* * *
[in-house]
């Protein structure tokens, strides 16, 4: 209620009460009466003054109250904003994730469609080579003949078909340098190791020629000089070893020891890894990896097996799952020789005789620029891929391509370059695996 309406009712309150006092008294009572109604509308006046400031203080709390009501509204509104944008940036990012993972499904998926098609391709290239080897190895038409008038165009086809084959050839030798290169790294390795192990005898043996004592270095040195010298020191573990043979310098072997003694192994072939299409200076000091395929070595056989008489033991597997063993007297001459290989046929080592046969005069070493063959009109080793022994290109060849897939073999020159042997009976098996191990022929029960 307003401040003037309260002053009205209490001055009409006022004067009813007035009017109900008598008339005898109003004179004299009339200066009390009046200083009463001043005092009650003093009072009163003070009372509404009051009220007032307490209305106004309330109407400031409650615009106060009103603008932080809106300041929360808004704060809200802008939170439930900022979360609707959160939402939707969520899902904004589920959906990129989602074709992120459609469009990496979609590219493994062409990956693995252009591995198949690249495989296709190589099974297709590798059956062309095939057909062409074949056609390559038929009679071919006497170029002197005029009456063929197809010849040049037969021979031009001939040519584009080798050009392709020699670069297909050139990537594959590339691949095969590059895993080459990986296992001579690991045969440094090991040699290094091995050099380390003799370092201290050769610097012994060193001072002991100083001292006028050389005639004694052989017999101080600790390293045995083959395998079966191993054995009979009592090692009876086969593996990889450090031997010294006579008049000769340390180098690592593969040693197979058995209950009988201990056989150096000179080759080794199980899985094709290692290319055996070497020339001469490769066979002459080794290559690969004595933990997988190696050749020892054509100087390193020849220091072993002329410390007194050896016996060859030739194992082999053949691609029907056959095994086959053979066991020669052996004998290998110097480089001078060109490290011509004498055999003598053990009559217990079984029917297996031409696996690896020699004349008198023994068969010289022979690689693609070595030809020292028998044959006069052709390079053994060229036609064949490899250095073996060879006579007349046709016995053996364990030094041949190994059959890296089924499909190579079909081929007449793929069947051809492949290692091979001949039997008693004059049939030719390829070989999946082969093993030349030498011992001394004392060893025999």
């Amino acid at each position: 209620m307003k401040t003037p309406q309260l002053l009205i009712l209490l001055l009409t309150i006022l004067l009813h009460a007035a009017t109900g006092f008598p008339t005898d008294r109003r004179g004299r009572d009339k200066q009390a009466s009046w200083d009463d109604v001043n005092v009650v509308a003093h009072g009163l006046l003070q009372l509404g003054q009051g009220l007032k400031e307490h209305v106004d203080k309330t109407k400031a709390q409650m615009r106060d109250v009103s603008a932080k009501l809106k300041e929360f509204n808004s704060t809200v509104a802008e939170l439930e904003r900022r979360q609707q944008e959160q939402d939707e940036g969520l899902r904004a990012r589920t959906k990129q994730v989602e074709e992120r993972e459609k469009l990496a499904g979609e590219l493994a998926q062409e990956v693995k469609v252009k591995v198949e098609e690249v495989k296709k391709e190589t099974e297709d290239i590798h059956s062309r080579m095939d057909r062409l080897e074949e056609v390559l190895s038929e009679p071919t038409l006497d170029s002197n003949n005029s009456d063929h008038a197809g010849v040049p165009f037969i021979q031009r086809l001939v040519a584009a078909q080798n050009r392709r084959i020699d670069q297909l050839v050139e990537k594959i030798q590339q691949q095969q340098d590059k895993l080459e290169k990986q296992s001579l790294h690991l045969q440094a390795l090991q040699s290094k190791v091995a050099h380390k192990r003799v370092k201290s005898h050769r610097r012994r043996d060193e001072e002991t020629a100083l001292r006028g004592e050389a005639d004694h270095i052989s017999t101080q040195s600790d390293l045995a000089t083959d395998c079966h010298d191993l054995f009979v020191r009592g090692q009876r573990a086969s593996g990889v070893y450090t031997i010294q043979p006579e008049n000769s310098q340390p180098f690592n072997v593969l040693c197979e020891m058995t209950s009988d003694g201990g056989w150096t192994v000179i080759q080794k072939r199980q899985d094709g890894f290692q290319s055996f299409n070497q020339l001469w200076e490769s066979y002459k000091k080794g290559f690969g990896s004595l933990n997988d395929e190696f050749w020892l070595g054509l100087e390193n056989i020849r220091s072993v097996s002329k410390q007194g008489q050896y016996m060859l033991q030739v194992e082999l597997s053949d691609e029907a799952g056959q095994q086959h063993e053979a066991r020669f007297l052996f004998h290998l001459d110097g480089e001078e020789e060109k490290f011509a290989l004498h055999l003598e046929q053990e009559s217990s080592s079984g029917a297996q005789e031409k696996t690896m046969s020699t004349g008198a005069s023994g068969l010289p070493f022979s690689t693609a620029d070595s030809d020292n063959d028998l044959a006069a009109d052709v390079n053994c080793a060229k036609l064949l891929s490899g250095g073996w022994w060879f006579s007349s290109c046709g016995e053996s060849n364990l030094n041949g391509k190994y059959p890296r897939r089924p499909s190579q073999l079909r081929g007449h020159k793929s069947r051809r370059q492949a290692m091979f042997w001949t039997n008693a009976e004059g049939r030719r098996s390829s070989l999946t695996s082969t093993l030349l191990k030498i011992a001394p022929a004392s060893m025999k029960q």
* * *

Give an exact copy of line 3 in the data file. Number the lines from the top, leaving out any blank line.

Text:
């Amino acid at each position: 209620m307003k401040t003037p309406q309260l002053l009205i009712l209490l001055l009409t309150i006022l004067l009813h009460a007035a009017t109900g006092f008598p008339t005898d008294r109003r004179g004299r009572d009339k200066q009390a009466s009046w200083d009463d109604v001043n005092v009650v509308a003093h009072g009163l006046l003070q009372l509404g003054q009051g009220l007032k400031e307490h209305v106004d203080k309330t109407k400031a709390q409650m615009r106060d109250v009103s603008a932080k009501l809106k300041e929360f509204n808004s704060t809200v509104a802008e939170l439930e904003r900022r979360q609707q944008e959160q939402d939707e940036g969520l899902r904004a990012r589920t959906k990129q994730v989602e074709e992120r993972e459609k469009l990496a499904g979609e590219l493994a998926q062409e990956v693995k469609v252009k591995v198949e098609e690249v495989k296709k391709e190589t099974e297709d290239i590798h059956s062309r080579m095939d057909r062409l080897e074949e056609v390559l190895s038929e009679p071919t038409l006497d170029s002197n003949n005029s009456d063929h008038a197809g010849v040049p165009f037969i021979q031009r086809l001939v040519a584009a078909q080798n050009r392709r084959i020699d670069q297909l050839v050139e990537k594959i030798q590339q691949q095969q340098d590059k895993l080459e290169k990986q296992s001579l790294h690991l045969q440094a390795l090991q040699s290094k190791v091995a050099h380390k192990r003799v370092k201290s005898h050769r610097r012994r043996d060193e001072e002991t020629a100083l001292r006028g004592e050389a005639d004694h270095i052989s017999t101080q040195s600790d390293l045995a000089t083959d395998c079966h010298d191993l054995f009979v020191r009592g090692q009876r573990a086969s593996g990889v070893y450090t031997i010294q043979p006579e008049n000769s310098q340390p180098f690592n072997v593969l040693c197979e020891m058995t209950s009988d003694g201990g056989w150096t192994v000179i080759q080794k072939r199980q899985d094709g890894f290692q290319s055996f299409n070497q020339l001469w200076e490769s066979y002459k000091k080794g290559f690969g990896s004595l933990n997988d395929e190696f050749w020892l070595g054509l100087e390193n056989i020849r220091s072993v097996s002329k410390q007194g008489q050896y016996m060859l033991q030739v194992e082999l597997s053949d691609e029907a799952g056959q095994q086959h063993e053979a066991r020669f007297l052996f004998h290998l001459d110097g480089e001078e020789e060109k490290f011509a290989l004498h055999l003598e046929q053990e009559s217990s080592s079984g029917a297996q005789e031409k696996t690896m046969s020699t004349g008198a005069s023994g068969l010289p070493f022979s690689t693609a620029d070595s030809d020292n063959d028998l044959a006069a009109d052709v390079n053994c080793a060229k036609l064949l891929s490899g250095g073996w022994w060879f006579s007349s290109c046709g016995e053996s060849n364990l030094n041949g391509k190994y059959p890296r897939r089924p499909s190579q073999l079909r081929g007449h020159k793929s069947r051809r370059q492949a290692m091979f042997w001949t039997n008693a009976e004059g049939r030719r098996s390829s070989l999946t695996s082969t093993l030349l191990k030498i011992a001394p022929a004392s060893m025999k029960q």